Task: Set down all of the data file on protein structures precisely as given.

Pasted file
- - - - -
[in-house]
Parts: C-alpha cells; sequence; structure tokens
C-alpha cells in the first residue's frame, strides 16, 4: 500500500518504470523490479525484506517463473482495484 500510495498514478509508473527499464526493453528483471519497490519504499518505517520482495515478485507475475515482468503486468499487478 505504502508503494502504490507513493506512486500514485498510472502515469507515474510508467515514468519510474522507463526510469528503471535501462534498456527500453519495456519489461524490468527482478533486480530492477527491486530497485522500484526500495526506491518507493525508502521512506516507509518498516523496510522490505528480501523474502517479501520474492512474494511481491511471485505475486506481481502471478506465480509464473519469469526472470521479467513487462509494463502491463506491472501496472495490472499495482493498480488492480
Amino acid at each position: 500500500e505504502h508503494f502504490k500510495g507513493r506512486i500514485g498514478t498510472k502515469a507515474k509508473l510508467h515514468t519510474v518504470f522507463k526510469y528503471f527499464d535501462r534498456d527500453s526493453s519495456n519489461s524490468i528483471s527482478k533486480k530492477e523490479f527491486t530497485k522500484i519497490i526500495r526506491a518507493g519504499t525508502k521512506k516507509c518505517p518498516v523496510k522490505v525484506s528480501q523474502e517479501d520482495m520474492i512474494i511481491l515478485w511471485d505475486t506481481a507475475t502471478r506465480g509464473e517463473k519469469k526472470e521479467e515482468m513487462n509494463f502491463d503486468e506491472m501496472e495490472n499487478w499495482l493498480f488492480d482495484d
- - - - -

[in-house]
Parts: C-alpha cells; sequence; structure tokens
C-alpha cells in the first residue's frame, strides 16, 4: 500500500518504470523490479525484506517463473482495484 500510495498514478509508473527499464526493453528483471519497490519504499518505517520482495515478485507475475515482468503486468499487478 505504502508503494502504490507513493506512486500514485498510472502515469507515474510508467515514468519510474522507463526510469528503471535501462534498456527500453519495456519489461524490468527482478533486480530492477527491486530497485522500484526500495526506491518507493525508502521512506516507509518498516523496510522490505528480501523474502517479501520474492512474494511481491511471485505475486506481481502471478506465480509464473519469469526472470521479467513487462509494463502491463506491472501496472495490472499495482493498480488492480
Amino acid at each position: 500500500e505504502h508503494f502504490k500510495g507513493r506512486i500514485g498514478t498510472k502515469a507515474k509508473l510508467h515514468t519510474v518504470f522507463k526510469y528503471f527499464d535501462r534498456d527500453s526493453s519495456n519489461s524490468i528483471s527482478k533486480k530492477e523490479f527491486t530497485k522500484i519497490i526500495r526506491a518507493g519504499t525508502k521512506k516507509c518505517p518498516v523496510k522490505v525484506s528480501q523474502e517479501d520482495m520474492i512474494i511481491l515478485w511471485d505475486t506481481a507475475t502471478r506465480g509464473e517463473k519469469k526472470e521479467e515482468m513487462n509494463f502491463d503486468e506491472m501496472e495490472n499487478w499495482l493498480f488492480d482495484d